Unilever on Monday maintained it was still keen to buy GSK’s consumer healthcare arm, calling it a “strong strategic fit”, despite having its latest £50bn offer rejected as it also flagged a restructure of the group later this month.
The unscheduled update came after GSK confirmed over the weekend it had rejected a third offer for the consumer healthcare division which owns the Panadol and Nicorette brands as part of a joint venture with Pfizer in a 68% – 32% ownership split.
The Board of GSK is strongly focused on maximising value for GSK shareholders and has carefully evaluated each Unilever proposal. In doing so, the Board and its advisers assessed the proposals relative to the financial planning assessments completed to support the proposed demerger of the business in mid-2022, including the sales growth outlook set out below.
“Consumer Health is a highly complementary category for Unilever, with good potential for synergies and a number of routes to build scale,” Unilever said in a statement.
“The acquisition would create scale and a growth platform for the combined portfolio in the US, China, and India, with further opportunities in other emerging markets. We believe that this would be an attractive and synergistic combination for the shareholders of Unilever, which would also deliver value and certainty for the shareholders of GSK and Pfizer.”
Analysts said the bid represented a modest premium to current value. The latest offer, made on December 20, was made up of £41.7bn in cash and £8.3bn in Unilever shares.
GSK said the offer “fundamentally undervalued” the consumer business and its future prospects, adding that it was still committed to separate the business from its medical arm and float it on the London Stock Exchange. Valuations by analysts have ranged from £45bn to £48bn.
“The board of GSK remains focused on executing its proposed demerger of the Consumer Healthcare business, to create a new independent global category-leading consumer company which, subject to approval from shareholders, is on track to be achieved in mid-2022,” it added.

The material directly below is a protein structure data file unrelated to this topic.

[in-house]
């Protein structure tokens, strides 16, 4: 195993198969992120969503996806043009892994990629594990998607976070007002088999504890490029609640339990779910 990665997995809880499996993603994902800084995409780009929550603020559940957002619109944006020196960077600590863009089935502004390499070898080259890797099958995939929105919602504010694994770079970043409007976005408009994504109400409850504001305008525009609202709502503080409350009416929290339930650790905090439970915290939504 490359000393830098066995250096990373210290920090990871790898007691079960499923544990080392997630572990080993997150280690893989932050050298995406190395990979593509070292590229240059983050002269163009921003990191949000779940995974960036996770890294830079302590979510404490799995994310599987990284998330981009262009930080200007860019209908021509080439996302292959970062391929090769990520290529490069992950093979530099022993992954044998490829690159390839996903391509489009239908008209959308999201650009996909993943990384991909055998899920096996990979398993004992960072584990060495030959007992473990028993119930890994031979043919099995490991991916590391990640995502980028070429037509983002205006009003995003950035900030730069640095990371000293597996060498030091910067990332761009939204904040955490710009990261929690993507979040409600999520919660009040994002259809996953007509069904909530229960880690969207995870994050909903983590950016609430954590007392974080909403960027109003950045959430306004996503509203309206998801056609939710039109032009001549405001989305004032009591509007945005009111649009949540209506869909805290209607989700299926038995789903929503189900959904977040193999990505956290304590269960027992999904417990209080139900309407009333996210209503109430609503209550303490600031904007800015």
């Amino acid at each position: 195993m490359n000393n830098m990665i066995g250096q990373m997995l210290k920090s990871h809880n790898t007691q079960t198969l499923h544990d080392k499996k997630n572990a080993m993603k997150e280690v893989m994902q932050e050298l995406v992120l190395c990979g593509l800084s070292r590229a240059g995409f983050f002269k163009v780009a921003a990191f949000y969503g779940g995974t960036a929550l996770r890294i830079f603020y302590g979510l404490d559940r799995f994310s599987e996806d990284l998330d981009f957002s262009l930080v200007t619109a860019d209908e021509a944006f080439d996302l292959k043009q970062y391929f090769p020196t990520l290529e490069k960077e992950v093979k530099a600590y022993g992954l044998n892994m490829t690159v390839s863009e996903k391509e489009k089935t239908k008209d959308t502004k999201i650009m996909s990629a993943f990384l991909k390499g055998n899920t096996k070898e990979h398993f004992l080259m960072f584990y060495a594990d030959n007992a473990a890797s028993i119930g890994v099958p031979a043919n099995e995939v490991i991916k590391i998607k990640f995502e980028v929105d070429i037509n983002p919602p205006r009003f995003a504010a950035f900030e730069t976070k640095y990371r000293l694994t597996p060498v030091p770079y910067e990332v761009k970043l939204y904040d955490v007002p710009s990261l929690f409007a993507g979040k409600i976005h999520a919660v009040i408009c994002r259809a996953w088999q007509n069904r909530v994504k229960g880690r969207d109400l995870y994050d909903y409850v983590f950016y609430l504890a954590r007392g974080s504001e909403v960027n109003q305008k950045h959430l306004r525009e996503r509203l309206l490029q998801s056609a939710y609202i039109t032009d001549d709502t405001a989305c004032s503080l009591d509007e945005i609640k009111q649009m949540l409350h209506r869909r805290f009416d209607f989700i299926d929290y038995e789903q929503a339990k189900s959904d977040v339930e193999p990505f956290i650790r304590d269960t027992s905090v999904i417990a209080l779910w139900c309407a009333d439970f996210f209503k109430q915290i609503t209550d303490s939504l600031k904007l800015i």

Unilever added that it would announce a “major initiative to enhance our performance” later this month.
“After a comprehensive review of our organisation structure, we intend to move away from our existing matrix to an operating model that will drive greater agility, improve category focus, and strengthen accountability.”
Unilever shares fell sharply on the news, with analysts fearing the company could end up overbidding for the assets.
Russ Mould, investment director at AJ Bell, said Unilever had effectively fired the starting gun for a bidding war.
“Nestle could be interested, so too private equity. Unilever looks to be bidding for the unit because it needs to inject some excitement into its business, having recently disappointed with sales and profit margins,” he said.
“This really is a Marmite situation for GlaxoSmithKline’s shareholders – they’re either hoping for a quick return now through a sale or better returns in the future through the planned demerger.”
“GlaxoSmithKline chief executive Emma Walmsley would be delighted if someone came and paid top dollar for the unit, as she’s been under pressure from investors to deliver some good news for a long time.